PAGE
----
EVG sees its position as a privately held company as its key advantage over larger, publicly held competitors. One freedom is the ability to make long-term investments. Shareholders do not dictate the company’s direction. The main responsibility is always to the customer, notes Waltl. Larger companies don’t have the luxury of a long term approach, and often have to wait for a market to emerge before investing in it.

Admittedly, investing in emerging markets at ground level can be risky; not all EVG’s ventures have made it to high volume manufacturing yet. Nanoimprint lithography, for example, is still a niche market application. But in executive technology director Paul Lindner’s opinion, it’s riskier to try to enter into an established market once it hits main stream.


With the 3D integration market, EVG hit pay dirt by getting in on the ground floor. In 1999, they introduced the SmartView face-to-face precise alignment system for wafer-level packaging (WLP) and 3D interconnect. Since then there’s been a steady rollout of processes and tools targeting 3D TSV manufacturing back-end steps including the IQ Aligner for bond alignment, Gemini 300mm production system for wafer-to-wafer (W2W) integration, and the EV40 NT 40 alignment inspection module for chip-to-wafer (C2W) and wafer –to-wafer (W2W) integration.

EV Group introduced the first temporary bonding and debonding systems, which enable thin wafer processing in volume manufacturing, as early as 2001, notes Markus Wimplinger, director, business unit technology development and IP. EVG has tackled temporary bond/debond processes for ultrathin wafer handling – one of the remaining roadblocks to full market adoption for TSVS – by combined efforts with Brewer Science to develop the Thermoslide process. Next items on the agenda include developing a room temperature debonding process that Wimplinger says will further up the process window for existing solutions; and addressing the accuracy vs. throughput issues currently limiting C2W stacking. The latter is in collaboration with Datacon, and is a 2 step, placement-followed-by-collective-bond approach.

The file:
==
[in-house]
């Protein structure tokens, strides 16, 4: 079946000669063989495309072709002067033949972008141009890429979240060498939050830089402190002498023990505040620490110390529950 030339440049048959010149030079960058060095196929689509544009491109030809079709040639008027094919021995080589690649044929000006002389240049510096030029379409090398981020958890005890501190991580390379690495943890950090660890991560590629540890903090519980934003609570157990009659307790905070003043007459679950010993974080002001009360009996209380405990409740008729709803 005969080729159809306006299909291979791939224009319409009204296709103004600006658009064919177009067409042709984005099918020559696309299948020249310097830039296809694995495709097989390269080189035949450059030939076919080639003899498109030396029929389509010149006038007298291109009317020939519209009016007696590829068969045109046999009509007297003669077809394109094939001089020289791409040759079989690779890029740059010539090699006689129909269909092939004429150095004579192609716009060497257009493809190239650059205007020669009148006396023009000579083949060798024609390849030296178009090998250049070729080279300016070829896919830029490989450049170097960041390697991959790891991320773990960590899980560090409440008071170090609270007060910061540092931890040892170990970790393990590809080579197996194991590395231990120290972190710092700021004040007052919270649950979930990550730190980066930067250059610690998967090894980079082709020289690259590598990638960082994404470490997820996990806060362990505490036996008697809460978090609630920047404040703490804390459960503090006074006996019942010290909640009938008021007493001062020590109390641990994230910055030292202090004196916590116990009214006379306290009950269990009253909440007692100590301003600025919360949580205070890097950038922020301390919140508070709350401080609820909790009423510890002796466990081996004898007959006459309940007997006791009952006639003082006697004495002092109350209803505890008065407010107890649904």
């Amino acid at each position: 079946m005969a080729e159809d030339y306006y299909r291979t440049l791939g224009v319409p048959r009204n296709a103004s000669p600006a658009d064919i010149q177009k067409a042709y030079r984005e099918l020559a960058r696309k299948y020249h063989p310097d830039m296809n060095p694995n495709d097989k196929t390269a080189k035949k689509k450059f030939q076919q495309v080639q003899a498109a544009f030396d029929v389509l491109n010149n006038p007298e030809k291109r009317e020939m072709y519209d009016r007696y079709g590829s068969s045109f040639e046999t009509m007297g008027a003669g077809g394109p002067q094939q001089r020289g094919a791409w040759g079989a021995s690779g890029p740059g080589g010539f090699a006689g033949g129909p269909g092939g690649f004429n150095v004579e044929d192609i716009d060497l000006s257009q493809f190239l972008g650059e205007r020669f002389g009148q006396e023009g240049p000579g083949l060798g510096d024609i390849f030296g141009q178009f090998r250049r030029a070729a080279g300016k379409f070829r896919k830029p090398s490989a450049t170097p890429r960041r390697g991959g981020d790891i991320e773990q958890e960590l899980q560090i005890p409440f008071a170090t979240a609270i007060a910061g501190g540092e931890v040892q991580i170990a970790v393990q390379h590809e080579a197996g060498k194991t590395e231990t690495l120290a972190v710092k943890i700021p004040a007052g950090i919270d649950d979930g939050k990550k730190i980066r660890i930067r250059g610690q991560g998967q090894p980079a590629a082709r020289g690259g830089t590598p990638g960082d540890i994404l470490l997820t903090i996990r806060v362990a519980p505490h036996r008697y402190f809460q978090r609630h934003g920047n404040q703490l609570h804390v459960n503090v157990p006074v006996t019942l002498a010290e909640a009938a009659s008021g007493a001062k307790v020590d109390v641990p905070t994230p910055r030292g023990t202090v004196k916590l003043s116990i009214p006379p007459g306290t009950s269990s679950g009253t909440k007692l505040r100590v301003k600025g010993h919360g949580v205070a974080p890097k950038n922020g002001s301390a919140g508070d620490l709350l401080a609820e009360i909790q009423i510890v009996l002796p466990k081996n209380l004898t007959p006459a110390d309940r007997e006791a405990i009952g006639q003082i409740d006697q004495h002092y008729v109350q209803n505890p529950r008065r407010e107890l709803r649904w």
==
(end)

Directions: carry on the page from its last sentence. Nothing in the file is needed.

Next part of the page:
In an effort to spread the word about 3D throughout the industry, EVG collaborated with value chain partners to establish EMC3D, an open consortium of equipment and material suppliers and research institutes with a combined goal to develop cost-efficient TSV process flows for both via-last and via-mid approaches. “EMC3D was instrumental in spreading the message,” noted Wimplinger. “We also have a fruitful collaboration at the technical level.” He explained that 3D integration is a complex process and requires participation of entire process chain so that those developing solutions could see how they impacted one another. Beyond its involvement in EMC3D, EVG has partnered with five out of six R&D institutes currently running 3D integration programs including IMEC, Leti, SEMATECH, IME, and the Fraunhofer IZM ASSID.


While the rest of the industry was hit hard by the downturn in 2009, EVG experienced a growth year, thanks to its day-one involvement in TSV processes for 3D integration. “What kept us growing during the downturn were business drivers like memory and CMOS images sensors (CIS) – including the most advanced variety with backside illumination.” Says Wimplinger. When CMOS image sensors went into full volume production in 2009, EVG was ready with the fully-automated Gemini 300. Waltl says sales of the tool accounted for 42% of EVG’s revenue in 2009, thereby proving that the implementation of “Triple i” clearly works.

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Francoise von Trapp